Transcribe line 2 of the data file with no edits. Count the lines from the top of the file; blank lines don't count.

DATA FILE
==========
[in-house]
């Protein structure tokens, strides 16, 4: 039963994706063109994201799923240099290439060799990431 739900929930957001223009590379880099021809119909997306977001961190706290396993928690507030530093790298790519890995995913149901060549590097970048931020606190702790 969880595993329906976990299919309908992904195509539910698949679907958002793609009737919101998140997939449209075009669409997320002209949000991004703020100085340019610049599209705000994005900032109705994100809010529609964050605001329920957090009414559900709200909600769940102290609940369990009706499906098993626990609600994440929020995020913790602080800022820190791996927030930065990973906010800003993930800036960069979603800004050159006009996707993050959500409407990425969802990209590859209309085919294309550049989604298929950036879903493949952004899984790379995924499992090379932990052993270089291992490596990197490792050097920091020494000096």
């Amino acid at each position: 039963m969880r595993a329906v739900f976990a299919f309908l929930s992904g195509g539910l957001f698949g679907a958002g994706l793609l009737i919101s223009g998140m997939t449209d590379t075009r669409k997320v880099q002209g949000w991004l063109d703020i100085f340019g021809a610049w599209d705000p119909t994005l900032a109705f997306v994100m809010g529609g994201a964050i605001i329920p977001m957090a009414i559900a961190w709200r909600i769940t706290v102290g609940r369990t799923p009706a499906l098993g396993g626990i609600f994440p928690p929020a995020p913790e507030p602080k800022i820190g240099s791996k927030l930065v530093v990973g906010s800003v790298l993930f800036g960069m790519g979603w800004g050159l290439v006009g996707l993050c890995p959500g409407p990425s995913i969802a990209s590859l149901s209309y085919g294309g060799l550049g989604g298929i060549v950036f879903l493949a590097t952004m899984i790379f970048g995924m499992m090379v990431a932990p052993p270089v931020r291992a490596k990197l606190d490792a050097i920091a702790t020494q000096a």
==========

């Protein structure tokens, strides 16, 4: 039963994706063109994201799923240099290439060799990431 739900929930957001223009590379880099021809119909997306977001961190706290396993928690507030530093790298790519890995995913149901060549590097970048931020606190702790 969880595993329906976990299919309908992904195509539910698949679907958002793609009737919101998140997939449209075009669409997320002209949000991004703020100085340019610049599209705000994005900032109705994100809010529609964050605001329920957090009414559900709200909600769940102290609940369990009706499906098993626990609600994440929020995020913790602080800022820190791996927030930065990973906010800003993930800036960069979603800004050159006009996707993050959500409407990425969802990209590859209309085919294309550049989604298929950036879903493949952004899984790379995924499992090379932990052993270089291992490596990197490792050097920091020494000096």